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Concrete actions needed for global pledges to result in access for all

4th May 2020

We welcome the efforts of the global health actors and other stakeholders to rally financial support to the research and development (R&D), manufacturing and distribution of COVID-19 vaccines, diagnostics and therapeutics through the May 4th global pledging conference.

We are also pleased that the EU joined WHO and global health organisations’ call for action to accelerate the development, availability, and equitable access to safe, quality, effective and affordable diagnostics, therapeutics and vaccines against coronavirus.

As organisations and individuals in the health sector defending  the public interest, we would like to underline the vital importance of the commitments in the call for action. We would also like to share recommendations to increase the accountability and public ownership of this pledging initiative and subsequent activities.

A global pandemic needs an accountable global coordination mechanism

Pandemics have no borders and only a coordinated global response can mitigate the consequences of the current crisis.

Without global coordination and agreement, including on the areas of investments and practices for R&D, useful and needed resources and time will be wasted. It is also important that all initiatives supported with public funding in the context of COVID-19 have a global mandate.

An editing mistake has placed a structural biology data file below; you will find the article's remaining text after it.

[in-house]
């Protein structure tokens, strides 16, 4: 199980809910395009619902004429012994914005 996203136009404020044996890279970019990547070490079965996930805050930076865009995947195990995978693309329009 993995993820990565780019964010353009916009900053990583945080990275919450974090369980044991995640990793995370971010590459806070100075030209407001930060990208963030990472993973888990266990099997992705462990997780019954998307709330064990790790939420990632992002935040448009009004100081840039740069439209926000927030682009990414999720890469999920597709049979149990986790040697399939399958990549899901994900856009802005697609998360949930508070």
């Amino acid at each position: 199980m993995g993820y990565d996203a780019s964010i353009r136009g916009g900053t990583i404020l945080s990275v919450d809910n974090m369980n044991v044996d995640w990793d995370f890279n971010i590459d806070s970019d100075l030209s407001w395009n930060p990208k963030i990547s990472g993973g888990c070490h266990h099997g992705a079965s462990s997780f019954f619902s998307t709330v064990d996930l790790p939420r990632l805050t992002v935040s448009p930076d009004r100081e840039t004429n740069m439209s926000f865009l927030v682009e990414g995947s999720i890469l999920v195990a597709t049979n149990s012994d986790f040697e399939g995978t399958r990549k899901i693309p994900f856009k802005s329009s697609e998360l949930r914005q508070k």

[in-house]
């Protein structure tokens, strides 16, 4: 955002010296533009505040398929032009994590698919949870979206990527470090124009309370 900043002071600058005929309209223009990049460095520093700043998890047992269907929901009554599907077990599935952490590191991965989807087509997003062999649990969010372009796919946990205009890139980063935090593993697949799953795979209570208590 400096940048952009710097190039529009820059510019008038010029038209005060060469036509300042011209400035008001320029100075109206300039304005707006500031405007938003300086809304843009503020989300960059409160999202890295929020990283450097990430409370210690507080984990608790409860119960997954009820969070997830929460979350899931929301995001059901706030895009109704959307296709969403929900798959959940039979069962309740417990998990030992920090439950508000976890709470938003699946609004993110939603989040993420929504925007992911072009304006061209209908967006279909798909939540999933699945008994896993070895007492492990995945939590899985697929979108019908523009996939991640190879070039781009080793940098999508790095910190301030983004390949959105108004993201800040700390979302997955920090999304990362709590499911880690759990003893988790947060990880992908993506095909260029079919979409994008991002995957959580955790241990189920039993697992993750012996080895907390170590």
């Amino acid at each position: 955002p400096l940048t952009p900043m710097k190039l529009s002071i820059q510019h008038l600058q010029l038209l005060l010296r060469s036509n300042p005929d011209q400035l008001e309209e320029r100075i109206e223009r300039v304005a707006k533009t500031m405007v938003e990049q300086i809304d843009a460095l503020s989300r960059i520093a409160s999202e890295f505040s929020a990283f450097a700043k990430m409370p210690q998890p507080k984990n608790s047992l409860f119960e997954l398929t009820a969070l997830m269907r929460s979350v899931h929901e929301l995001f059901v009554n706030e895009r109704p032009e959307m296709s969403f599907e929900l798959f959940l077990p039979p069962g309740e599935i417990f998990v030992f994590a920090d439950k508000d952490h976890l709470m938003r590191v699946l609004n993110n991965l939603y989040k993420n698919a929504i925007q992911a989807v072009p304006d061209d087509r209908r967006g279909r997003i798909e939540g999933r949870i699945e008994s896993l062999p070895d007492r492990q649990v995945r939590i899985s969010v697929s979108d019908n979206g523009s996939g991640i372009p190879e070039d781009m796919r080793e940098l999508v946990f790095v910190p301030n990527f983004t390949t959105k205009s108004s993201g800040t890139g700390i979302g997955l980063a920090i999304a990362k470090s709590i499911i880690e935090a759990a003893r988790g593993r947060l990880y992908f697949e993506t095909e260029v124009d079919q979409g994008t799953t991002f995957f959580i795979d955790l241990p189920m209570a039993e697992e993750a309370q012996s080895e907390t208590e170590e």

We invite the EU and all the other donors and  partners to the pledging conference to set up a transparent and inclusive governance structure to decide on priorities, monitor progress, evaluate and report on the results of the pledges and further investments. A robust accountability mechanism should also be put in place to ensure that commitments are translated into actions. The meaningful involvement of civil society organisations should be ensured in all governance structures.

An ambitious goal requires a detailed plan and strong access and affordability clauses

As world leaders expressed their support for the WHO ACT accelerator and heightened expectations of global equitable access, many barriers remain to be addressed: safe and effective tools need to be developed and tested; manufacturing need to be transformed to meet global demand; supply and distribution need to be organized accordingly; and pricing arrangements need to be negotiated to ensure the tools are indeed affordable to all. Pre-COVID-19 experience has shown that each of these barriers can hinder access to life saving medical tools and It is essential to address them early on.

The pledging conference can provide the financial means to overcome some barriers. A plan detailing how each of these barriers will be addressed is needed. This plan should comprise a shared definition of what global equitable access, affordability and availability mean and detailed conditions under which partners are expected to contribute to fulfilling these ambitions in return for funding. As the pledging conference aims to raise funding from across the world to address the needs of all, this information should be publicly available.

Funding pledged to support COVID-19 R&D should include coherent legally binding arrangements with private and public partners to ensure that health technologies are priced fairly and affordably to healthcare payers and are free to the public at the point of care in all countries.